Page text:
Wednesday, 29 March 2017

Dear Teenage Self

Since going through the ASD diagnosis process with both L and O, I have begun to realise things about my younger self. Speaking with O's psychologist, I've become more aware of how I felt as a teenager.

And it is all making sense now - how I used to think, how awkward I felt, how little I understood about others behaviour and language, how badly I wanted to fit in....

When I said to O's psychologist that I had a hunch that perhaps I was on the spectrum, her reply was "I can spot an Aspie when I see one!"

Well, no need for a formal diagnosis then!

Knowing what I know now, would have been incredibly useful as a teenager and if I was able to write a letter and send it back in time to my teenage self to help that person get through life, this would be it......


Dear me,

It is called Aspergers.

Being a teenager with Aspergers is hard and unfortunately it will get harder but it will be all work out in the end.

You think differently and there is nothing wrong with that. Others say that you are weird but you're not. You're just different and that is okay.

Different is good and do not let anyone tell you otherwise.

Don't try to fit in, just be yourself. There are people who like you for who you are. Chances are, they are also struggling to fit in and trying to find their way in the world.

If others around you mock you, that is not your fault. They are the ones with the issue. They are the ones with the low self esteem. They are only trying to get you down to make themselves feel better.

As much as words hurt, please try not to let their words get to you. Let the words roll off your back like water rolling off a ducks feathers. This in itself is a skill to be learnt and it just takes practice.

Your anxiety, while not normal, is typically common in individuals with Aspergers. And guess what, others around you also suffer from anxiety, they're just better at hiding it. Ask for help, let people around know that you are struggling. You will get through it, but trust me it is easier when you have others helping you. Put aside your pride and ask for help, you will feel much better in the long run. The mask becomes much harder to maintain.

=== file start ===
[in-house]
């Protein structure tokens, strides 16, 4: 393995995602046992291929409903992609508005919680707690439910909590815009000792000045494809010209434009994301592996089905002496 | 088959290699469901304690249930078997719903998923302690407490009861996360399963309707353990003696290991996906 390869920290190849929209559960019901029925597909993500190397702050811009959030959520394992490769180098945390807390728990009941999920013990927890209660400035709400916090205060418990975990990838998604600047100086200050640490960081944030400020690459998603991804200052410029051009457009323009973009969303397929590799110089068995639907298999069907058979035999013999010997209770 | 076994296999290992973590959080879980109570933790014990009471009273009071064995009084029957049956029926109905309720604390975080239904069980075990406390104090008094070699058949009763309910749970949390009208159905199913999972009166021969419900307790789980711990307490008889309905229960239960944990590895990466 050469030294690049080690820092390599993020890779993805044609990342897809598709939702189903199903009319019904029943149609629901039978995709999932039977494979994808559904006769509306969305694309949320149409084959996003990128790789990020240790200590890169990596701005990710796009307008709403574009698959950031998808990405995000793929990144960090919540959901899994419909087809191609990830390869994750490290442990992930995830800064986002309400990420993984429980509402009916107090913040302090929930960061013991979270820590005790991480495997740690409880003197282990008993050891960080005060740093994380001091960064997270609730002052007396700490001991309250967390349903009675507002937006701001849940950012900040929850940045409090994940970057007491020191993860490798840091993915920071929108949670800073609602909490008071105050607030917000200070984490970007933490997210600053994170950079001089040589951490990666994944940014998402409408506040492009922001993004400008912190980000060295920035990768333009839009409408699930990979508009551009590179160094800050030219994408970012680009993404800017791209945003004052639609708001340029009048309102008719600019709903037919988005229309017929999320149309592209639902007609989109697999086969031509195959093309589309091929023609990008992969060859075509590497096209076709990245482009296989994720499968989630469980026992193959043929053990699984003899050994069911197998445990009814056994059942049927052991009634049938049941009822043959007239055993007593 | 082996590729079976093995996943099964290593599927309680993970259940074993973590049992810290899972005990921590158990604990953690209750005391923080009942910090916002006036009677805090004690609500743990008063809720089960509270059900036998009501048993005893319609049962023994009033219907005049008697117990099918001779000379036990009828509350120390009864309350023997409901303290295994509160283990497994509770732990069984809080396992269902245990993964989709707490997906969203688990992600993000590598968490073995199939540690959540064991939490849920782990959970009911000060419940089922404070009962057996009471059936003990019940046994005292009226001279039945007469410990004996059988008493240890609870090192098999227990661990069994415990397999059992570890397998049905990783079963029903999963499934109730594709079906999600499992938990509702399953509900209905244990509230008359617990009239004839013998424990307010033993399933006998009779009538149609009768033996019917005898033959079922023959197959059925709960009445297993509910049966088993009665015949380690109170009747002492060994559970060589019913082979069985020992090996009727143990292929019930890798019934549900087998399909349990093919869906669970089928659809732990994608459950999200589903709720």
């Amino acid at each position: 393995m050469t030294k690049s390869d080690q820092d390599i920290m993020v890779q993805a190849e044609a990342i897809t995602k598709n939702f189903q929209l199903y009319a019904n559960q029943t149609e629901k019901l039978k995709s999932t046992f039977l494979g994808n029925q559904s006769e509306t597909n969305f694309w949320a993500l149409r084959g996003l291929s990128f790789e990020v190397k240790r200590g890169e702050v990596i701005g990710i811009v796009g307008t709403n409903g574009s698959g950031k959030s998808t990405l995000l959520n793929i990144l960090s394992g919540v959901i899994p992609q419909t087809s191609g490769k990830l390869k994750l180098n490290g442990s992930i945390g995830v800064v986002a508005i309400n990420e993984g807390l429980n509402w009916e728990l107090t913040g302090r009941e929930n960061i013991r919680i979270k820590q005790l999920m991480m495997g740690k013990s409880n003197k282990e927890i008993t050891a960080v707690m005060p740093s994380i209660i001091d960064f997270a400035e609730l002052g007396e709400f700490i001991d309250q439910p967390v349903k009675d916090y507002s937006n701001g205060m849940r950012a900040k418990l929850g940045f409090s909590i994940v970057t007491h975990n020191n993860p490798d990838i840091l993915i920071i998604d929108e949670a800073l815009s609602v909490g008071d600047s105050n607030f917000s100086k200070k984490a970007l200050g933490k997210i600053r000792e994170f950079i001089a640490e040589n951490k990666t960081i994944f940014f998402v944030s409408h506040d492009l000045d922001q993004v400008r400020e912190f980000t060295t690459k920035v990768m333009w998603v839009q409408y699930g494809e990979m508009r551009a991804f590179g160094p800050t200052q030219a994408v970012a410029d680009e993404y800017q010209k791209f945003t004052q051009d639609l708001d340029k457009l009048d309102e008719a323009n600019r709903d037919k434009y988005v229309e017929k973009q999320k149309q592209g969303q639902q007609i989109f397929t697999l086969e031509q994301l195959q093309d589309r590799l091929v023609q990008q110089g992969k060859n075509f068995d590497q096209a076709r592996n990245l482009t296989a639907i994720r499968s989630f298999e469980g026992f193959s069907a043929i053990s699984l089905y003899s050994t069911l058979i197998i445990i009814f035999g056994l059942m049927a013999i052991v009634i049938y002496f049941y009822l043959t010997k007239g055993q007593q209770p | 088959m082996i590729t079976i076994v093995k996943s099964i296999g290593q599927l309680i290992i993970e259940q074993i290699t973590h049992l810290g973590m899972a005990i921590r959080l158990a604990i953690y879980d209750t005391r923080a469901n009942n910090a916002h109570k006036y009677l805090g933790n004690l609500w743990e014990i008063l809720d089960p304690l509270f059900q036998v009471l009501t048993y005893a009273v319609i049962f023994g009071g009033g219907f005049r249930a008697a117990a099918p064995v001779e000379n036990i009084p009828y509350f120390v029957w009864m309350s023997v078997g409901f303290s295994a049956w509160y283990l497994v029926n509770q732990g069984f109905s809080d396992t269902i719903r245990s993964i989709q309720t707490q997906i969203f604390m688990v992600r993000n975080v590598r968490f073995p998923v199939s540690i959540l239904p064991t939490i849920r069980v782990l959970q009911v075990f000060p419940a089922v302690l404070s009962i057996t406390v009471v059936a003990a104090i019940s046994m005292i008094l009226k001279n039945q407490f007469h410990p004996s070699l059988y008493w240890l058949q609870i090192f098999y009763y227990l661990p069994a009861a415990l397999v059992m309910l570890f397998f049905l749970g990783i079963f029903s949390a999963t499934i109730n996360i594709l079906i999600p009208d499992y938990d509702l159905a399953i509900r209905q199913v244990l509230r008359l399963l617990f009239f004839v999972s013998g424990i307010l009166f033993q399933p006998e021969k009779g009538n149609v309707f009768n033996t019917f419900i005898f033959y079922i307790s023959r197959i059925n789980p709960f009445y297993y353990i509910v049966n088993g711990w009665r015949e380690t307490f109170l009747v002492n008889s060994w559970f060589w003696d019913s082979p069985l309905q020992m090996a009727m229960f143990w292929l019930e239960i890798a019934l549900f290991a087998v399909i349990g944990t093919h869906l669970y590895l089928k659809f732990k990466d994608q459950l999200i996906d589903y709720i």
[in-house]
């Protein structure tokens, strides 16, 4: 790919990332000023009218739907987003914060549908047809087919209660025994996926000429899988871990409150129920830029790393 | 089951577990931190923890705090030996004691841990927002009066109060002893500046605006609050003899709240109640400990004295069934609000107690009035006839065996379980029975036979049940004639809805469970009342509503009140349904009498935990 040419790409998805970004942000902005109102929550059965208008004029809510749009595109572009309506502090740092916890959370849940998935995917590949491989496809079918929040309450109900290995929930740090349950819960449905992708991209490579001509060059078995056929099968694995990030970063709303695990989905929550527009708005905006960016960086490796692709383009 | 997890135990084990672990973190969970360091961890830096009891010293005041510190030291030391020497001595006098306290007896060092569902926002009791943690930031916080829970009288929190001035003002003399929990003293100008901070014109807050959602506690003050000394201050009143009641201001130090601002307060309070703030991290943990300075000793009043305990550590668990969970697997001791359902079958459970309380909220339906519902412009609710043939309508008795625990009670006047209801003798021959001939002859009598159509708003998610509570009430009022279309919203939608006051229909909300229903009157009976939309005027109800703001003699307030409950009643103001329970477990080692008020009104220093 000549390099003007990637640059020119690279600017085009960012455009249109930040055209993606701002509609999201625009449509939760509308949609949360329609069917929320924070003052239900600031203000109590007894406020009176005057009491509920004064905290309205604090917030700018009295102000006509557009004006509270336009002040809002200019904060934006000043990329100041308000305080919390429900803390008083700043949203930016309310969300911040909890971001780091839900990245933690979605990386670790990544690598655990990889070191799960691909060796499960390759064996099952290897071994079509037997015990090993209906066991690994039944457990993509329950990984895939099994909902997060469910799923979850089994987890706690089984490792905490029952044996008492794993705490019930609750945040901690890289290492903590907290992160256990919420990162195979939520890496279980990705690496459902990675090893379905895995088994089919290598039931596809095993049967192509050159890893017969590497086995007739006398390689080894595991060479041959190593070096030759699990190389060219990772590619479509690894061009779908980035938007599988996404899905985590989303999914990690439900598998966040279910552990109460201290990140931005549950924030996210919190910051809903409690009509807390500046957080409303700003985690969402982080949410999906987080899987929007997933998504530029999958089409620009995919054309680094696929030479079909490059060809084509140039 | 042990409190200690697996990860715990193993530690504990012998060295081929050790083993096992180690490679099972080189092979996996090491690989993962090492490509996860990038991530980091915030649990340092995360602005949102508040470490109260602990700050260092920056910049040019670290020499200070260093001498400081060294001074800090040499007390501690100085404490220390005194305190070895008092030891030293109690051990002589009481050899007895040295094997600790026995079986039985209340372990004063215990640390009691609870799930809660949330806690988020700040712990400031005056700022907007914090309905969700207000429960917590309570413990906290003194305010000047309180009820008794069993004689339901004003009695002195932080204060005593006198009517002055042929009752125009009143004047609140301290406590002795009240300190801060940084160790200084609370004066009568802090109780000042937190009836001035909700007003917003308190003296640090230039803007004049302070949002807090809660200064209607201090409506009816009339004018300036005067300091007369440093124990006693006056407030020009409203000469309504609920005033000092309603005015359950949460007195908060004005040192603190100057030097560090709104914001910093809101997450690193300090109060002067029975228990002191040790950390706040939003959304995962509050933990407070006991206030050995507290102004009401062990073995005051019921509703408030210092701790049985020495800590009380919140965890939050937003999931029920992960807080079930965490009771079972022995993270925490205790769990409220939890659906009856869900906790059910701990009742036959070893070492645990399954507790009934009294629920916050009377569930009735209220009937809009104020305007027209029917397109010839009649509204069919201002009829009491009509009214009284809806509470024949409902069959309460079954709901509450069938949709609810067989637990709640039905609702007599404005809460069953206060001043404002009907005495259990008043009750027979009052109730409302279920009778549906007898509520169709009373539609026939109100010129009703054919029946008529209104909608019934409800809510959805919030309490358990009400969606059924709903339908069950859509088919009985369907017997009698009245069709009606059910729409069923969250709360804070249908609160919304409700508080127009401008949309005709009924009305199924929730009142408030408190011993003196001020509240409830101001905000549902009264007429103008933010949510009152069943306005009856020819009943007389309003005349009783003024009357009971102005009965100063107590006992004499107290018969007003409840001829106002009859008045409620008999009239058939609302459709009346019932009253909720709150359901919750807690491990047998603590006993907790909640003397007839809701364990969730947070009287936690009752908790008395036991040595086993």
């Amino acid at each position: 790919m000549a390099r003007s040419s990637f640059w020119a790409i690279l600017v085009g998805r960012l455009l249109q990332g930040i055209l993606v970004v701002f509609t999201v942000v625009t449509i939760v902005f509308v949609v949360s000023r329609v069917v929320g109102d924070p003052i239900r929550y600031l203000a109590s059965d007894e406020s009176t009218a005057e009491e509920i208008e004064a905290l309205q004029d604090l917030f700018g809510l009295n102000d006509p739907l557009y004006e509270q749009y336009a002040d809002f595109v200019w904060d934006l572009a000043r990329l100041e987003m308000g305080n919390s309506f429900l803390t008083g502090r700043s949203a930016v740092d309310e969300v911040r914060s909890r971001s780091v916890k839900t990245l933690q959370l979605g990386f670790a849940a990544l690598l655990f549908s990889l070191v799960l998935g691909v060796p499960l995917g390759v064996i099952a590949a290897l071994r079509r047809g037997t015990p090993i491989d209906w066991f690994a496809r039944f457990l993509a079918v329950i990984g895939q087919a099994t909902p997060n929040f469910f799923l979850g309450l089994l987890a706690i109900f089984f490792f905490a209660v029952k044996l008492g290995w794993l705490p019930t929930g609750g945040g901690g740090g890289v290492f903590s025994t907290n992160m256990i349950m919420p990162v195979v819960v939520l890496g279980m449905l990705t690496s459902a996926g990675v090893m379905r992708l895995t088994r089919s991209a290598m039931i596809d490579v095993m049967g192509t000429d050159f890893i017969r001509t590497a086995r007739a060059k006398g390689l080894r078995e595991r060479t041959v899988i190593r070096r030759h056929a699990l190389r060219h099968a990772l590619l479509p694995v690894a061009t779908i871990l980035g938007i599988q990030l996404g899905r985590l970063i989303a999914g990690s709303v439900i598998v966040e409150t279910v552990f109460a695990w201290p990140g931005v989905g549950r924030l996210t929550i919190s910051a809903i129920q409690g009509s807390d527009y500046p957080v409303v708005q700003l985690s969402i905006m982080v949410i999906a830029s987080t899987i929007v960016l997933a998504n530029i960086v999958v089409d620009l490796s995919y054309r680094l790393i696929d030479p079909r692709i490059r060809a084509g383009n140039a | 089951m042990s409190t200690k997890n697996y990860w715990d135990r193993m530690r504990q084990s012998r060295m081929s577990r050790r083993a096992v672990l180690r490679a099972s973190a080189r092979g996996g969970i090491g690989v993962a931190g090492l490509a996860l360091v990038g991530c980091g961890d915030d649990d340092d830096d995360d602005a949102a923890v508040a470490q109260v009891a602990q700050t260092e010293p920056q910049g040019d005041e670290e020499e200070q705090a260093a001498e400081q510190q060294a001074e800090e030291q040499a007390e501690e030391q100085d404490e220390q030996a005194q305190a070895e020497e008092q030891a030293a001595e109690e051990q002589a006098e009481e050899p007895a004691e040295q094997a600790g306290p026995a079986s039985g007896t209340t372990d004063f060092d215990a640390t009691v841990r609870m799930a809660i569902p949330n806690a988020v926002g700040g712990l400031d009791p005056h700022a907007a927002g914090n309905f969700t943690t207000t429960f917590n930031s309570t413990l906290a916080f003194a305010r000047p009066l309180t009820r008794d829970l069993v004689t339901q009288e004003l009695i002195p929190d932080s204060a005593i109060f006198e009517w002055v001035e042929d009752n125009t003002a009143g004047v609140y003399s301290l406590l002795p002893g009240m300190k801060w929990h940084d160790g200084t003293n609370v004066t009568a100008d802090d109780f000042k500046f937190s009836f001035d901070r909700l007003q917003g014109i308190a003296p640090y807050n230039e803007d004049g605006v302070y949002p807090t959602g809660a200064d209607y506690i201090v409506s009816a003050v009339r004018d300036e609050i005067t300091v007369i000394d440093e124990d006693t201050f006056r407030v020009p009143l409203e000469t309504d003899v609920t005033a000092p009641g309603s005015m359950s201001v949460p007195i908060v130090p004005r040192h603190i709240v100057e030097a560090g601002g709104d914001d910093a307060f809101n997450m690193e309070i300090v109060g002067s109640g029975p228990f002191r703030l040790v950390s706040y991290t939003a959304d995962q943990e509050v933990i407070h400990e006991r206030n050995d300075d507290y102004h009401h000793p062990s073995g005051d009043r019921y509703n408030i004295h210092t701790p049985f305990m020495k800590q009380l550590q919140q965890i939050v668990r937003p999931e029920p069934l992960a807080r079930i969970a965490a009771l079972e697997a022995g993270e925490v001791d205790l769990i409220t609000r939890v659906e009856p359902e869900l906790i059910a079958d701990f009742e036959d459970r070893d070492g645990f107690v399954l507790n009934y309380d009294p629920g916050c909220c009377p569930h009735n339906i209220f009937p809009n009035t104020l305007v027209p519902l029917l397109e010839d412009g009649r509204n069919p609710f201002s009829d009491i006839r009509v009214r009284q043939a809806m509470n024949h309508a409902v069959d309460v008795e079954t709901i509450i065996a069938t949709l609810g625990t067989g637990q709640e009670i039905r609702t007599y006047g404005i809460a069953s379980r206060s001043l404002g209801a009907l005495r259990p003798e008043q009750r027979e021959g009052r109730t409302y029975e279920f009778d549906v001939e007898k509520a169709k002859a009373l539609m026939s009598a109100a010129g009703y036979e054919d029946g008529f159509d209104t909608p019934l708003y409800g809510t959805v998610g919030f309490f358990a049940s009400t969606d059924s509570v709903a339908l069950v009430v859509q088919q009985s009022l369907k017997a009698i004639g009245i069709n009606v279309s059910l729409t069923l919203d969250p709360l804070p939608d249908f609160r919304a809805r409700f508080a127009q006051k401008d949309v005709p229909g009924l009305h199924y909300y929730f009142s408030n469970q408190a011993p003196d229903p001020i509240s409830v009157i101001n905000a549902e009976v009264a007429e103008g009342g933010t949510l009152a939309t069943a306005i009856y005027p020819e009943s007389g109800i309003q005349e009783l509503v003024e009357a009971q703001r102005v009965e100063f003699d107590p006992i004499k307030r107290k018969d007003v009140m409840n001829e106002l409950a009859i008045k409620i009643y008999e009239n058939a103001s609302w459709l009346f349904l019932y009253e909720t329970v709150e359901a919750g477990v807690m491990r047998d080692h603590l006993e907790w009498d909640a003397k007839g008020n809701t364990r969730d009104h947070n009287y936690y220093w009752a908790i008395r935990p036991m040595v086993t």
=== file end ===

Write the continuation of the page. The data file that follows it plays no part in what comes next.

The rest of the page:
You struggle to understand social situations, emotional and non-verbal cues and that is also common with Aspergers. Look it up in the library and read as much as you can about Aspergers, you'd be surprised just how much there is to learn.

Yes some of the anxiety and the struggles you are experiencing are simply part of being a typical teenager, but most of it is being an Aspie. But in saying that, this isn't an excuse and you will need to learn how to cope and manage.

Keep in contact with those who are accepting of who you are and understand you. Their support is vital to your emotional well being. Seek out like minded people and form your own pose.

There are others like you - Temple Grandin is one. The classical musicians and the scientists who you admire are all thought to have Aspergers. These people did great things in this world. You too can and will do great things. Be proud of your achievements.


Keep aiming high, you will get there.

When you are older and have children, you will have an advantage as you will understand what they are going through and you will be able to assist them to understand the world around them. Long time family friends will tell you just how alike you and your daughter are and it all starts to make sense.

Life does get harder before it gets easier.

But you turn out fine, so please stop worrying so much, relax and enjoy the ride.

Wednesday, 22 March 2017

Why being an advocate is hard but also rewarding.

I have always been one to stand for what I believe in and back people when they need me too. Even if the situation will put me between a rock and a hard place and potentially make life uncomfortable, I can be counted on.


Having two young children who are both on the spectrum has meant that I have become their advocate and I feel as though I am constantly between that rock and the hard place. And let me tell you, this advocate business can be brutal and it is hard. Really hard.

As a parent it is our job to make the decisions that ensure our children's health, well being and best interests are looked after. Add being an advocate to that and the parenting gig becomes a whole lot more complicated.

There are advocate agencies that can do all the hard yards for you but at the end of the day, they get to go home. They get to switch off and relax. Their invested interest in you and your family is purely a financial interest and not necessarily a personal interest.